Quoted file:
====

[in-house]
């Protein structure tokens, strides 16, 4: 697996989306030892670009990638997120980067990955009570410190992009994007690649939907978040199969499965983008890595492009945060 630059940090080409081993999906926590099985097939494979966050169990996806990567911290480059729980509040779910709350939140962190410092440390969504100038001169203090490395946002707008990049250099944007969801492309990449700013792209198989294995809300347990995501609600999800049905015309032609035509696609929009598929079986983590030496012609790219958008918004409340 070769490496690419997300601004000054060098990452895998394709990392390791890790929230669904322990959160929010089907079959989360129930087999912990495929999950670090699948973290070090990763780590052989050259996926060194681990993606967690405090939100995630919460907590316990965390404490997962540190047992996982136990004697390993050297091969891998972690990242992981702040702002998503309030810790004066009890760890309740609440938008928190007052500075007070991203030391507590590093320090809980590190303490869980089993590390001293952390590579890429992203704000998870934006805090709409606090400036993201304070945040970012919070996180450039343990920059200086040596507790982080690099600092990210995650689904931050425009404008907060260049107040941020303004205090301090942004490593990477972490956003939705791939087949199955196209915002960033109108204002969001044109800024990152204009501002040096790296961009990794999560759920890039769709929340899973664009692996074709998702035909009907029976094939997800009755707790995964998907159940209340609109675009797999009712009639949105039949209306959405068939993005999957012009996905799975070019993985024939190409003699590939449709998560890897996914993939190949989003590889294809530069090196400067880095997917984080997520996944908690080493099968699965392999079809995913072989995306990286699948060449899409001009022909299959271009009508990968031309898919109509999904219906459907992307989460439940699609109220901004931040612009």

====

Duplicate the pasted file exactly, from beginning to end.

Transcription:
[in-house]
């Protein structure tokens, strides 16, 4: 697996989306030892670009990638997120980067990955009570410190992009994007690649939907978040199969499965983008890595492009945060 630059940090080409081993999906926590099985097939494979966050169990996806990567911290480059729980509040779910709350939140962190410092440390969504100038001169203090490395946002707008990049250099944007969801492309990449700013792209198989294995809300347990995501609600999800049905015309032609035509696609929009598929079986983590030496012609790219958008918004409340 070769490496690419997300601004000054060098990452895998394709990392390791890790929230669904322990959160929010089907079959989360129930087999912990495929999950670090699948973290070090990763780590052989050259996926060194681990993606967690405090939100995630919460907590316990965390404490997962540190047992996982136990004697390993050297091969891998972690990242992981702040702002998503309030810790004066009890760890309740609440938008928190007052500075007070991203030391507590590093320090809980590190303490869980089993590390001293952390590579890429992203704000998870934006805090709409606090400036993201304070945040970012919070996180450039343990920059200086040596507790982080690099600092990210995650689904931050425009404008907060260049107040941020303004205090301090942004490593990477972490956003939705791939087949199955196209915002960033109108204002969001044109800024990152204009501002040096790296961009990794999560759920890039769709929340899973664009692996074709998702035909009907029976094939997800009755707790995964998907159940209340609109675009797999009712009639949105039949209306959405068939993005999957012009996905799975070019993985024939190409003699590939449709998560890897996914993939190949989003590889294809530069090196400067880095997917984080997520996944908690080493099968699965392999079809995913072989995306990286699948060449899409001009022909299959271009009508990968031309898919109509999904219906459907992307989460439940699609109220901004931040612009």